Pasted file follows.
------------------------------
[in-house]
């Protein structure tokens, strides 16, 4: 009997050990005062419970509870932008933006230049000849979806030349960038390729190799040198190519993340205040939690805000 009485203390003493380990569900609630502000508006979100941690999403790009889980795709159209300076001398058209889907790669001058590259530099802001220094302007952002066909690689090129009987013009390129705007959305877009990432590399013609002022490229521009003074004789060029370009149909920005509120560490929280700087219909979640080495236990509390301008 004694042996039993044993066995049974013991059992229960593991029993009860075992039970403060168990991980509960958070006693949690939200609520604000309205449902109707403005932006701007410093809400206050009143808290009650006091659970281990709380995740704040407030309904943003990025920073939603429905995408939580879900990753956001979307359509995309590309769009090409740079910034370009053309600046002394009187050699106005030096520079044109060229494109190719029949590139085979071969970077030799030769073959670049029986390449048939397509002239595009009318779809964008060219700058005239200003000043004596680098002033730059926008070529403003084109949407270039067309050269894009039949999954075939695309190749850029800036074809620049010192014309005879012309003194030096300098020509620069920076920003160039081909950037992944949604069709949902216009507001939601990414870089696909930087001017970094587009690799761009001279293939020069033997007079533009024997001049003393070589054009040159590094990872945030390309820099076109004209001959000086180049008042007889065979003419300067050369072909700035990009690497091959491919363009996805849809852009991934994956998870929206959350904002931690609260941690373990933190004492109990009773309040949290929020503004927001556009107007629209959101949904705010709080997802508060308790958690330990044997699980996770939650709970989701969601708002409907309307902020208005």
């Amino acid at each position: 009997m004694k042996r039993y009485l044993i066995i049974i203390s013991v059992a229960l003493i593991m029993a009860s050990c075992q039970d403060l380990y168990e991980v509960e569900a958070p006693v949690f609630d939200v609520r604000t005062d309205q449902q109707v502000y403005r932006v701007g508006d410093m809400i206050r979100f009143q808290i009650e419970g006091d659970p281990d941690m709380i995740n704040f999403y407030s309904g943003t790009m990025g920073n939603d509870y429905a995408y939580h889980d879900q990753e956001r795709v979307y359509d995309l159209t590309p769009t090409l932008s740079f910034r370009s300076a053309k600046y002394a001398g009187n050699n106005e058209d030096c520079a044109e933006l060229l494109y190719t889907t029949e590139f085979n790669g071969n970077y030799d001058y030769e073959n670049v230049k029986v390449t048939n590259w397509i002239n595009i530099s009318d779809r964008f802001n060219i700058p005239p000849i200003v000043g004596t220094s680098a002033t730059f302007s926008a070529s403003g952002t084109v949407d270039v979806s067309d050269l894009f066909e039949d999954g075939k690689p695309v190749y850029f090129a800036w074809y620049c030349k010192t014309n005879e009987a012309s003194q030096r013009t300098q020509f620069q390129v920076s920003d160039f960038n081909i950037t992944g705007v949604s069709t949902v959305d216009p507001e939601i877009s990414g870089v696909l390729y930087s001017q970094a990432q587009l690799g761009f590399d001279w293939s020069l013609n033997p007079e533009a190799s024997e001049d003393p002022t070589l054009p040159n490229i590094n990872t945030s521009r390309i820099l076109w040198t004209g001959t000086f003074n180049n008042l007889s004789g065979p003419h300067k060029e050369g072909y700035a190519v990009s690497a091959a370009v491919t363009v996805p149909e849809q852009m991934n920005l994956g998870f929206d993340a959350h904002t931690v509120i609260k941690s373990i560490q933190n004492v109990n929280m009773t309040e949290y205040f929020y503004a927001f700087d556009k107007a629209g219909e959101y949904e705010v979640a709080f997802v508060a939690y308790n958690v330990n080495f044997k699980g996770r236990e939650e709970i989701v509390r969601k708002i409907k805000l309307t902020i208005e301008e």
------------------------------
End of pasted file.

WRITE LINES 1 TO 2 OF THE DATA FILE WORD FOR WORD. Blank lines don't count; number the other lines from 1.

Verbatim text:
[in-house]
């Protein structure tokens, strides 16, 4: 009997050990005062419970509870932008933006230049000849979806030349960038390729190799040198190519993340205040939690805000 009485203390003493380990569900609630502000508006979100941690999403790009889980795709159209300076001398058209889907790669001058590259530099802001220094302007952002066909690689090129009987013009390129705007959305877009990432590399013609002022490229521009003074004789060029370009149909920005509120560490929280700087219909979640080495236990509390301008 004694042996039993044993066995049974013991059992229960593991029993009860075992039970403060168990991980509960958070006693949690939200609520604000309205449902109707403005932006701007410093809400206050009143808290009650006091659970281990709380995740704040407030309904943003990025920073939603429905995408939580879900990753956001979307359509995309590309769009090409740079910034370009053309600046002394009187050699106005030096520079044109060229494109190719029949590139085979071969970077030799030769073959670049029986390449048939397509002239595009009318779809964008060219700058005239200003000043004596680098002033730059926008070529403003084109949407270039067309050269894009039949999954075939695309190749850029800036074809620049010192014309005879012309003194030096300098020509620069920076920003160039081909950037992944949604069709949902216009507001939601990414870089696909930087001017970094587009690799761009001279293939020069033997007079533009024997001049003393070589054009040159590094990872945030390309820099076109004209001959000086180049008042007889065979003419300067050369072909700035990009690497091959491919363009996805849809852009991934994956998870929206959350904002931690609260941690373990933190004492109990009773309040949290929020503004927001556009107007629209959101949904705010709080997802508060308790958690330990044997699980996770939650709970989701969601708002409907309307902020208005």